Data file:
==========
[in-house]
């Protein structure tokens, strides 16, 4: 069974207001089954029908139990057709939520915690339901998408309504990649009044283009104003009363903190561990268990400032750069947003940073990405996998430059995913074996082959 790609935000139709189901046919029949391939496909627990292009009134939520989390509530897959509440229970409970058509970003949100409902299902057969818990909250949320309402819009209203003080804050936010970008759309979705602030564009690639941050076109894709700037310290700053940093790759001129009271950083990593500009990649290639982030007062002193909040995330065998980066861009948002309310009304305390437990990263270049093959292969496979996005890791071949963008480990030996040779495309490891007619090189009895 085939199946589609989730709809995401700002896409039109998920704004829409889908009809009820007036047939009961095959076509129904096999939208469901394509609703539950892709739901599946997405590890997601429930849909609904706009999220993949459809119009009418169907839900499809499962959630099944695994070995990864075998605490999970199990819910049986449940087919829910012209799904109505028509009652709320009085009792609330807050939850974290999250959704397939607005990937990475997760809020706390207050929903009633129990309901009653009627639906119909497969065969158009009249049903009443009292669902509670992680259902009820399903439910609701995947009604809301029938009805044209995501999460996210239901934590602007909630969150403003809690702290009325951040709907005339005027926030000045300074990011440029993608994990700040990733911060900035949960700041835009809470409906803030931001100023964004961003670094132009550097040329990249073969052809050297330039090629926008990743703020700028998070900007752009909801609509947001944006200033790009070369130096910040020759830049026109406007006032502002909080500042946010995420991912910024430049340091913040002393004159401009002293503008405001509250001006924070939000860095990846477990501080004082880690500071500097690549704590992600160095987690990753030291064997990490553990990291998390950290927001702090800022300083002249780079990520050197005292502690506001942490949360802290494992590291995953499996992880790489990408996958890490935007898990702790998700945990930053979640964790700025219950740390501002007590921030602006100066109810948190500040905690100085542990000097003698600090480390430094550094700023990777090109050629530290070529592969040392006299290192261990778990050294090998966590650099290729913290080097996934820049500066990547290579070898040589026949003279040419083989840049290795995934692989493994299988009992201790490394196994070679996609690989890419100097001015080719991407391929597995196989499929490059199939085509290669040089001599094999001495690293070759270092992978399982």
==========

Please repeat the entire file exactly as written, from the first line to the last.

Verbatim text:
[in-house]
């Protein structure tokens, strides 16, 4: 069974207001089954029908139990057709939520915690339901998408309504990649009044283009104003009363903190561990268990400032750069947003940073990405996998430059995913074996082959 790609935000139709189901046919029949391939496909627990292009009134939520989390509530897959509440229970409970058509970003949100409902299902057969818990909250949320309402819009209203003080804050936010970008759309979705602030564009690639941050076109894709700037310290700053940093790759001129009271950083990593500009990649290639982030007062002193909040995330065998980066861009948002309310009304305390437990990263270049093959292969496979996005890791071949963008480990030996040779495309490891007619090189009895 085939199946589609989730709809995401700002896409039109998920704004829409889908009809009820007036047939009961095959076509129904096999939208469901394509609703539950892709739901599946997405590890997601429930849909609904706009999220993949459809119009009418169907839900499809499962959630099944695994070995990864075998605490999970199990819910049986449940087919829910012209799904109505028509009652709320009085009792609330807050939850974290999250959704397939607005990937990475997760809020706390207050929903009633129990309901009653009627639906119909497969065969158009009249049903009443009292669902509670992680259902009820399903439910609701995947009604809301029938009805044209995501999460996210239901934590602007909630969150403003809690702290009325951040709907005339005027926030000045300074990011440029993608994990700040990733911060900035949960700041835009809470409906803030931001100023964004961003670094132009550097040329990249073969052809050297330039090629926008990743703020700028998070900007752009909801609509947001944006200033790009070369130096910040020759830049026109406007006032502002909080500042946010995420991912910024430049340091913040002393004159401009002293503008405001509250001006924070939000860095990846477990501080004082880690500071500097690549704590992600160095987690990753030291064997990490553990990291998390950290927001702090800022300083002249780079990520050197005292502690506001942490949360802290494992590291995953499996992880790489990408996958890490935007898990702790998700945990930053979640964790700025219950740390501002007590921030602006100066109810948190500040905690100085542990000097003698600090480390430094550094700023990777090109050629530290070529592969040392006299290192261990778990050294090998966590650099290729913290080097996934820049500066990547290579070898040589026949003279040419083989840049290795995934692989493994299988009992201790490394196994070679996609690989890419100097001015080719991407391929597995196989499929490059199939085509290669040089001599094999001495690293070759270092992978399982």